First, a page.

44. Robertson SA, O’Connell AC, Hudson SN, Seamark RF. Granulocyte macrophage colony-stimulating factor (GM-CSF) targets myeloid leukocytes in the uterus during the post-mating inflammatory response in mice. J Reprod Immunol (2000) 46:131–54. doi:10.1016/S0165-0378(99)00060-1
45. Kanzaki H, Crainie M, Lin H, Yui J, Guilbert LJ, Mori T, et al. The in situ expression of granulocyte-macrophage colony-stimulating factor (GM-CSF) mRNA at the maternal-fetal interface. Growth Factors (1991) 5:69–74. doi:10.3109/08977199109000272
46. Giacomini G, Tabibzadeh SS, Satyaswaroop PG, Bonsi L, Vitale L, Bagnara GP, et al. Epithelial cells are the major source of biologically active granulocyte macrophage colony-stimulating factor in human endometrium. Hum Reprod (1995) 10:3259–63.
47. Robertson SA, Mayrhofer G, Seamrk RF. Ovarian steroid hormones regulate granulocyte-macrophage colony-stimulating factor synthesis by uterine epithelial cells in the mouse. Biol Reprod (1996) 54:183–96. doi:10.1095/bioreprod54.1.183
48. Tremellen KP, Seamark RF, Robertson SA. Seminal transformation growth factor beta 1 stimulates granulocyte-macrophage colony-stimulating factor production and inflammatory cell recruitment in the murine uterus. Biol Reprod (1998) 58:1217–35. doi:10.1095/biolreprod58.5.1217
50. Svensson J, Jenmalm MC, Matussek A, Geffers R, Berg G, Ernerudh J. Macrophages at the fetal-maternal interface express markers of alternative activation and are induced by M-CSF and IL-10. J Immunol (2011) 187(7):3671–82. doi:10.4049/jimmunol
51. Svensson-Arvelund J, Mehta RB, Lindau R, Mirrasekhian E, Rodriguez-Martinez H, Berg G, et al. The human fetal placenta promotes tolerance against the semiallogeneic fetus by inducing regulatory T cells and homeostatic M2 macrophages. J Immunol (2015) 194(4):1534–44. doi:10.4049/jimmunol.1401536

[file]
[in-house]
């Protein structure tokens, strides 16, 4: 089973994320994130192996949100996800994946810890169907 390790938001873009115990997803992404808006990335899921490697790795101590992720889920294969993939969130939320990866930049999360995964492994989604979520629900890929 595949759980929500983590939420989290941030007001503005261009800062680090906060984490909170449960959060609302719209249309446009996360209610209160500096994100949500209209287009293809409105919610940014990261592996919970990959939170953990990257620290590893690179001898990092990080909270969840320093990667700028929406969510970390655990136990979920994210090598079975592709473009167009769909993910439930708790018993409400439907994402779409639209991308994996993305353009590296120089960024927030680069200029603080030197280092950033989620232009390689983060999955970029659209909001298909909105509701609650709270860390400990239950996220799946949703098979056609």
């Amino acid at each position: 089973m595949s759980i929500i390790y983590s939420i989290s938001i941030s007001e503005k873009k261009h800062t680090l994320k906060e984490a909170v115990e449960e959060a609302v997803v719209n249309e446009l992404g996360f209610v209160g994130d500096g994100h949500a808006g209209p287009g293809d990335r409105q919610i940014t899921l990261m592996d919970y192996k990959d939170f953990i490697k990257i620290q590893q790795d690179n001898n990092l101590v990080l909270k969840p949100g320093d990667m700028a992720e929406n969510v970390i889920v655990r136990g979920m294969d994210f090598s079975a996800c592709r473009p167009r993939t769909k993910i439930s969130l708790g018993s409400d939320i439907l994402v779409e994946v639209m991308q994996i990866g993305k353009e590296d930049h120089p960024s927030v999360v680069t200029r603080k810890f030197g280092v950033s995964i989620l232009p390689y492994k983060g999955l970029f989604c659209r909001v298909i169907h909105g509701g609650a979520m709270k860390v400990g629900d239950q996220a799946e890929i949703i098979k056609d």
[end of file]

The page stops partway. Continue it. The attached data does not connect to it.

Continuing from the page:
52. Li M, Piao L, Chen CP, Wu X, Yeh CC, Masch R, et al. Modulation of decidual macrophage polarization by macrophage colony-stimulating factor derived from first-trimester decidual cells: implication in preeclampsia. Am J Pathol (2016) 186(5):1258–66. doi:10.1016/j.ajpath.2015.12.021
53. Huang SJ, Chen CP, Schatz F, Rahman M, Abrahams VM, Lockwood CJ. Pre-eclampsia is associated with dendritic cell recruitment into the uterine decidua. J Pathol (2008) 214(3):328–36. doi:10.1002/path.2257
54. Huang SJ, Zenclussen AC, Chen CP, Basar M, Yang H, Arcuri F, et al. The implication of aberrant GM-CSF expression in decidual cells in the pathogenesis of preeclampsia. Am J Pathol (2010) 177(5):2472–82. doi:10.2353/ajpath.2010.091247
55. Wu ZM, Yang H, Li M, Yeh CC, Schatz F, Lockwood CJ, et al. Pro-inflammatory cytokine-stimulated first trimester decidual cells enhance macrophage-induced apoptosis of extravillous trophoblasts. Placenta (2012) 33(3):188–94. doi:10.1016/j.placenta.2011.12.007
59. Soldan SS, Alvarez Retuerto AL, Sicotte NL, Voskuhl RR. Immune modulation in multiple sclerosis patients treated with pregnancy hormone estriol. J Immunol (2003) 171:6267–74. doi:10.4049/jimmuol.171.11.6267
63. Miller L, Alley EW, Murphy WJ, Russell SW, Hunt JS. Progesterone inhibits inducible nitric oxide synthase gene expression and nitric oxide production in murine macrophages. J Leukoc Biol (1996) 59:442–50.
64. Furcron AE, Romero R, Plazyo O, Unkel R, Xu Y, Hassan SS, et al. Vaginal progesterone, but not 17α-hydroxyprogesterone caproate, has anti-inflammatory effects at the murine maternal-fetal interface. Am J Obstet Gynecol (2015) 213(6):846.e1–846.e19. doi:10.1016/j.ajog.2015.08.010
67. Kovalevskaya G, Genbacev O, Fisher SJ, Caceres E, O’Connor JF. Trophoblast origin of hCG isoforms: cytotrophoblasts are the primary source of choriocarcinoma-like hCG. Mol Cell Endocrinol (2002) 194(1–2):147–55. doi:10.1016/s0303-7270(02)00135-1
69. Lei ZM, Reshef E, Rao V. The expression of human chorionic gonadotropin/luteinizing hormone receptors in human endometrial and myometrial blood vessels. J Clin Endocrinol Metab (1992) 75(2):651–9. doi:10.1210/jcem.75.2.1379262